Same-sex couple ready to wed at midnight - New York News

Same-sex couple ready to wed at midnight

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MINNEAPOLIS (KMSP) -

When the midnight hour comes, wedding bells will be ringing in Minnesota. At 12:01, same-sex marriage will be legal, and FOX 9 News spoke with a couple who will pioneer a historic first.

Jeff Isaacson and Al Giraud are ready to go. They've got their rings, the Vera Wang tuxedo, and will soon become the first same-sex male couple to legally marry in Hennepin County.

"I am so ready for this to happen. It seems like it's been a long time, but really, it's been a short period of time since we found out we would be able to get married to today," Isaacson said.

The two met 11 years ago, and they have wanted to wed for a long time but also wanted to do so in their home state.

"We knew the day would come," Giraud said. "We are ecstatic that it's now."

When they take their vows in Minneapolis on the steps of City Hall, the newlyweds will be thinking about those who fought for marriage equality.

"All of the hard work, all of the effort, all of the fighting that has gone into it -- it's something you can't ignore," Isaacson said.

On Wednesday afternoon, Mayor R.T. Rybak prepared to officiate 42 same-sex marriage services starting at midnight. Meanwhile, City Hall was getting a festive makeover.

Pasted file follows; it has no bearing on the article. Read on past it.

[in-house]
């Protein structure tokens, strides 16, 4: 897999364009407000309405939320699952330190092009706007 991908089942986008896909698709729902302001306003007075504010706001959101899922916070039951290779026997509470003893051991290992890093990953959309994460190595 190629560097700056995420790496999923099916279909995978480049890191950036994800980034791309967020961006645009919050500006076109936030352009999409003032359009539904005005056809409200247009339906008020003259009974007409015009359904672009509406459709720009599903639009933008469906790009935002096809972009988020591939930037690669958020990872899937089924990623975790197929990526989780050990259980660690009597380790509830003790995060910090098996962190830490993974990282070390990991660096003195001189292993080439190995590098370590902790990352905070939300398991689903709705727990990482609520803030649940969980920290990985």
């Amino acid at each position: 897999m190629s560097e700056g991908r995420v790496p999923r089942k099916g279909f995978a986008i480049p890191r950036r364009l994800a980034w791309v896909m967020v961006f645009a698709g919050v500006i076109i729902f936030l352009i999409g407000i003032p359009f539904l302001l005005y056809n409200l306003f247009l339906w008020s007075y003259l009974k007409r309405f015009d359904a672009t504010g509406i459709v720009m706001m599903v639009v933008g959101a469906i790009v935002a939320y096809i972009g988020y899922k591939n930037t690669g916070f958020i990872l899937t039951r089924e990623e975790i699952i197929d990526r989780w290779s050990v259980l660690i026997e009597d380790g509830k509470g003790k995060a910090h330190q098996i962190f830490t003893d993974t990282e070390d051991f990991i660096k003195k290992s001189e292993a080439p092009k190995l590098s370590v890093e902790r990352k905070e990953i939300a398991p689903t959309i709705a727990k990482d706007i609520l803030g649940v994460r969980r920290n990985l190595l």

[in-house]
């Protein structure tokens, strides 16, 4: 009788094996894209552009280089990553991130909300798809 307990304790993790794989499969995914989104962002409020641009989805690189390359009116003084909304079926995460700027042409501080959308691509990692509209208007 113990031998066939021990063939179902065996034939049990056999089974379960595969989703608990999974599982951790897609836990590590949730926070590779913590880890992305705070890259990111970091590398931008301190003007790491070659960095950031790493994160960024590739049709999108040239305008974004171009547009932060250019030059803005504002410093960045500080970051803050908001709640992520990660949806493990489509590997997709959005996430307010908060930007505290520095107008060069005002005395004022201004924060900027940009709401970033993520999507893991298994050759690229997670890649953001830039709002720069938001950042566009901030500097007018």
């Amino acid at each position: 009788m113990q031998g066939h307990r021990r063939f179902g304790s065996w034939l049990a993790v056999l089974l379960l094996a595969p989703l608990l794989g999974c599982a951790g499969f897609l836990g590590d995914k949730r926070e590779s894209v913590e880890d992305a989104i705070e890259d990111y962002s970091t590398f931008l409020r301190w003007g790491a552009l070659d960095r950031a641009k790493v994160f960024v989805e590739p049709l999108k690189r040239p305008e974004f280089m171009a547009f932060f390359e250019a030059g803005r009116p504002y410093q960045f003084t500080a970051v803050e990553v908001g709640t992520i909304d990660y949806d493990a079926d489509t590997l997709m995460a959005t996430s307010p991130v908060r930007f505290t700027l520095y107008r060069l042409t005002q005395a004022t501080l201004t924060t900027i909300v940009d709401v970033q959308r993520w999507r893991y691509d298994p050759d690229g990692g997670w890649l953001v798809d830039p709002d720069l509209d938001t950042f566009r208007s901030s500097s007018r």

"It's huge," said Roger Beck as he prepared the floral arrangements with Wolfgang Littlewolf. "It's great to be a part of history. We want this to be something that they will always remember -- and it will anyway, but we want to dress it up and make them have a very special occasion."

While the nuptials take place in Minneapolis, 11 same-sex weddings will be held at the Como Zoo Conservatory in St. Paul.

"Having 11 in 24 hours is definitely different for us," Michelle Furrer admitted. "Eleven is a record for us."

Record day or otherwise, it's certainly one that will go down in history -- but Isaacson and Giraud told FOX 9 News they hope one day, same-sex marriage won't be thought of in those terms.

"I keep thinking my 15 minutes of fame will be over soon, and I look forward to the day when people will no longer remember who the first gay couple is or who the first male gay couple is because it won't make a difference anymore," Isaacson said.

The doors of City Hall opened to 300 event ticket holders at 10:30 p.m. Wednesday, and a special program began 15 minutes later. Ceremonies are expected to continue through 6 a.m.

Those without tickets can watch the events streaming live at http://www.theuptake.org.

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